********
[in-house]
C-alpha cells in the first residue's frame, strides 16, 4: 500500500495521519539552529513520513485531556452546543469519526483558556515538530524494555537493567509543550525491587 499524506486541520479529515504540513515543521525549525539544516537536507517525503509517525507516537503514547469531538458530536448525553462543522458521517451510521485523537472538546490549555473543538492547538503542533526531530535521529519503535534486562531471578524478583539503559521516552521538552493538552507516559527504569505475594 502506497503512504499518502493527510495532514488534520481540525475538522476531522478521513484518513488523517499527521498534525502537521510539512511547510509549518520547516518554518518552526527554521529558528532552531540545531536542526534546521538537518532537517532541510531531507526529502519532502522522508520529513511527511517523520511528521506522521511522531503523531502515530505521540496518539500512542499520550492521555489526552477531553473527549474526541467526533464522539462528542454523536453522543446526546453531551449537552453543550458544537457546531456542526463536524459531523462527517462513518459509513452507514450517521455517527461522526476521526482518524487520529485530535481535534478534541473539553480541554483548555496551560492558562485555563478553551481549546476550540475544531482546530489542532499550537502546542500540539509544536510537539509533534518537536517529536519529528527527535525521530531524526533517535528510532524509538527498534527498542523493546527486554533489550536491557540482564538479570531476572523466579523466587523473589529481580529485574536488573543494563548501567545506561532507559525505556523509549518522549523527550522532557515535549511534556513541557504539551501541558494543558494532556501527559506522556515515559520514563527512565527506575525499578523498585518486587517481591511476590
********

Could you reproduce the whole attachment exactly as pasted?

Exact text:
[in-house]
C-alpha cells in the first residue's frame, strides 16, 4: 500500500495521519539552529513520513485531556452546543469519526483558556515538530524494555537493567509543550525491587 499524506486541520479529515504540513515543521525549525539544516537536507517525503509517525507516537503514547469531538458530536448525553462543522458521517451510521485523537472538546490549555473543538492547538503542533526531530535521529519503535534486562531471578524478583539503559521516552521538552493538552507516559527504569505475594 502506497503512504499518502493527510495532514488534520481540525475538522476531522478521513484518513488523517499527521498534525502537521510539512511547510509549518520547516518554518518552526527554521529558528532552531540545531536542526534546521538537518532537517532541510531531507526529502519532502522522508520529513511527511517523520511528521506522521511522531503523531502515530505521540496518539500512542499520550492521555489526552477531553473527549474526541467526533464522539462528542454523536453522543446526546453531551449537552453543550458544537457546531456542526463536524459531523462527517462513518459509513452507514450517521455517527461522526476521526482518524487520529485530535481535534478534541473539553480541554483548555496551560492558562485555563478553551481549546476550540475544531482546530489542532499550537502546542500540539509544536510537539509533534518537536517529536519529528527527535525521530531524526533517535528510532524509538527498534527498542523493546527486554533489550536491557540482564538479570531476572523466579523466587523473589529481580529485574536488573543494563548501567545506561532507559525505556523509549518522549523527550522532557515535549511534556513541557504539551501541558494543558494532556501527559506522556515515559520514563527512565527506575525499578523498585518486587517481591511476590